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1answer
35 views

Health risk vs healthy risk

It’s a sentence from The New York Times, “I understand the health risk, but why are schools not a priority in being reopened?” I googled and there are far more “health risk” than “healthy risk“. ...
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2answers
172 views

How did “acker” come to mean friend in West Country English?

Wiktionary nickname from the Somerset slang for "friend" or "mate", e.g. Acker Bilk Other dictionaries don't seem to even mention it, let along talk about its etymology. How did “...
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Grammar: “Thought” [duplicate]

I saw this sentence in a composition and I don’t know whether it is grammatically correct: He is so cute, I thought. Firstly, since the whole composition is in past tense, is it correct to use “is” ...
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1answer
69 views

What is a yard of (pudding, ale, etc.)?

I was just reading William and Ceil Baring-Gould's sadly under-Annotated Mother Goose, in which rhyme #274 is: Hyer iddle diddle dell, A yard of pudding's not an ell; Not forgotten, tweedle-dye, A ...
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What does the English idiom “What have you come as?” translate to in American English?

I've heard this phrase said in English films, and/or by English actors (notably, "Lock, Stock, and Two Smoking Barrels"). I'm curious what this would translate to in American English. EDIT: ...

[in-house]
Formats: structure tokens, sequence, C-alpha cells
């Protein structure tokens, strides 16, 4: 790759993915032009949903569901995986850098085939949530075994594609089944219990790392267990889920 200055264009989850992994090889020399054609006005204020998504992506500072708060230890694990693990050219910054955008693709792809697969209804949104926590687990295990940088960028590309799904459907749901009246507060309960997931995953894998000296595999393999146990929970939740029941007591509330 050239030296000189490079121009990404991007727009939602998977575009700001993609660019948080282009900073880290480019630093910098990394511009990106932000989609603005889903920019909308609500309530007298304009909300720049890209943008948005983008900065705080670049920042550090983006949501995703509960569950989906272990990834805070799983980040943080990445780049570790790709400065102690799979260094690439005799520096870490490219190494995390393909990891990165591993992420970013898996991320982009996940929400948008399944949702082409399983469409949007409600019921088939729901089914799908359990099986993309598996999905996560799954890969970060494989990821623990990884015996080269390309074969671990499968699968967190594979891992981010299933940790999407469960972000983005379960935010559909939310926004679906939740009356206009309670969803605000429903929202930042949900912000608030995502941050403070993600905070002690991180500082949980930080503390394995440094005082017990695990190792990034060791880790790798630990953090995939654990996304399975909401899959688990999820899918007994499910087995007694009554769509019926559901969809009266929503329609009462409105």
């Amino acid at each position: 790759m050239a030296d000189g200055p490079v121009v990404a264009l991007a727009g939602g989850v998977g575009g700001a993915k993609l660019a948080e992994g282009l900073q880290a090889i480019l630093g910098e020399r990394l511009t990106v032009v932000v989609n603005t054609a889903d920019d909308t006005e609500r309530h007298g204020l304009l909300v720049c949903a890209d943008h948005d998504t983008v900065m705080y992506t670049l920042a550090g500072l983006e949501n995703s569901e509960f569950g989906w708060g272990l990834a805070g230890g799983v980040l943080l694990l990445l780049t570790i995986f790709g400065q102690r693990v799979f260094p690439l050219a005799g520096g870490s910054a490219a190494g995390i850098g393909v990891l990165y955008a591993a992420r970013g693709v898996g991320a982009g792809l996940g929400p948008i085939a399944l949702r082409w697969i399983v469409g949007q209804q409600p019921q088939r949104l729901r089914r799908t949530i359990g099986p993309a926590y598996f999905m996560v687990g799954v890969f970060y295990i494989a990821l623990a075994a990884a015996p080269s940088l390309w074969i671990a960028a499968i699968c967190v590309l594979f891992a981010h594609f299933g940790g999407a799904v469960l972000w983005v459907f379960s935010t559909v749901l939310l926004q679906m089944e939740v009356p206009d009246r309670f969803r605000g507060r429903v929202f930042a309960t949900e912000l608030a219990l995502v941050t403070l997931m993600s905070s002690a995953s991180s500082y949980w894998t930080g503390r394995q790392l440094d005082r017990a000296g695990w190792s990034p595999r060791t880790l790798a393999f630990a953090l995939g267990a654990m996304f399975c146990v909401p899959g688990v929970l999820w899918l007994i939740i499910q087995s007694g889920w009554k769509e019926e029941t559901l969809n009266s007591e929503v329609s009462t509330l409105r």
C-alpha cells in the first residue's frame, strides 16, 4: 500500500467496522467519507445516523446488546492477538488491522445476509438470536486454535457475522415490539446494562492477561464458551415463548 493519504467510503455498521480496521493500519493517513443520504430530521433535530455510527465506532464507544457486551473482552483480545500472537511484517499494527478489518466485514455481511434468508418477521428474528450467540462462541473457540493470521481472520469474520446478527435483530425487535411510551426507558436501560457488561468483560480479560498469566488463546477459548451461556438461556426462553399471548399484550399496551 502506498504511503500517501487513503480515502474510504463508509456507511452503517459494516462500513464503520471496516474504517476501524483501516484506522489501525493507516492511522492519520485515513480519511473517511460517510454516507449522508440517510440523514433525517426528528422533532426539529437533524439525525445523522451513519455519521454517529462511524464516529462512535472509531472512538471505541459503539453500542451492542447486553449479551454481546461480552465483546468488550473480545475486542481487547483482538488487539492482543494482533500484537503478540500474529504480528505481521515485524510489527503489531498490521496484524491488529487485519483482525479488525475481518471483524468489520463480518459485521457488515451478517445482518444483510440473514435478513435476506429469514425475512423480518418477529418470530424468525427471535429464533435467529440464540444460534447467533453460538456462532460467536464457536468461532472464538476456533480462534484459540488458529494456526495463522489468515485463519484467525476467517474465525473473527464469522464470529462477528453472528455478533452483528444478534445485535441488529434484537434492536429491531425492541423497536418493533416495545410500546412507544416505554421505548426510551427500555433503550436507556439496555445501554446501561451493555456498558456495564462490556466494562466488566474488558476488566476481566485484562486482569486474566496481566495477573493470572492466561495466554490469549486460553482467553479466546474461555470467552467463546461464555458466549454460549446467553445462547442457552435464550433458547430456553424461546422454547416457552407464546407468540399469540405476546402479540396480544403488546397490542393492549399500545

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1answer
157 views

On a certain pejorative in contemporary British English

According to the OED https://www.oed.com/viewdictionaryentry/Entry/67623) "faggot" and "fag", used to refer to gay men in a derogatory way are "originally and chiefly North ...
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2answers
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Are /ɑːɹ/ and /æɹ/ allophones?

Are /ɑːɹ/ (as in "start") and /æɹ/ (as in "parody", "marry", or "clarity") allophones? It seems that the latter can only occur when the /æɹ/ precedes a vowel in ...
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1answer
37 views

Which meaning of “as” is used in “as to” and “so as to”

The common word "as" can be used as preposition, adverb, conjunction etc. But when we use phrases like:- "So as to", "as to", "as of now", "as of yet" ...
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1answer
22 views

punctuation check [closed]

I'd would like someone to check the punctuation and structure on the below sentence I've written. Also, to confirm, the part 'to such a degree...' acts as an infinitive adverb phrase modifying the ...
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1answer
24 views

difference - availability and available in a sentence

I am answering someone at work who asked me what availability do I have over the next few weeks, in order to see if I could be assigned a task. Which is the following two forms is correct and why? I ...
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1answer
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Use of is … that … if

What is the meaning of below sentence Life is a problem that will be hard if not impossible to solve.
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Participle phrase? What is it modifying?

In the sentence below how does this part function? tending some garden within or without until I felt appreciated. I think it is a participle phrase that modifies 'Trappist': is that correct? Of ...
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1answer
55 views

what is its proverb in English [duplicate]

there is a famous proverb in Nepal, i.e. कागले कान समात्यो भन्दैमा म कागको पछि लग्नु. The meaning of this proverb to believe other blindly. For example: "The man said someone that the crow ...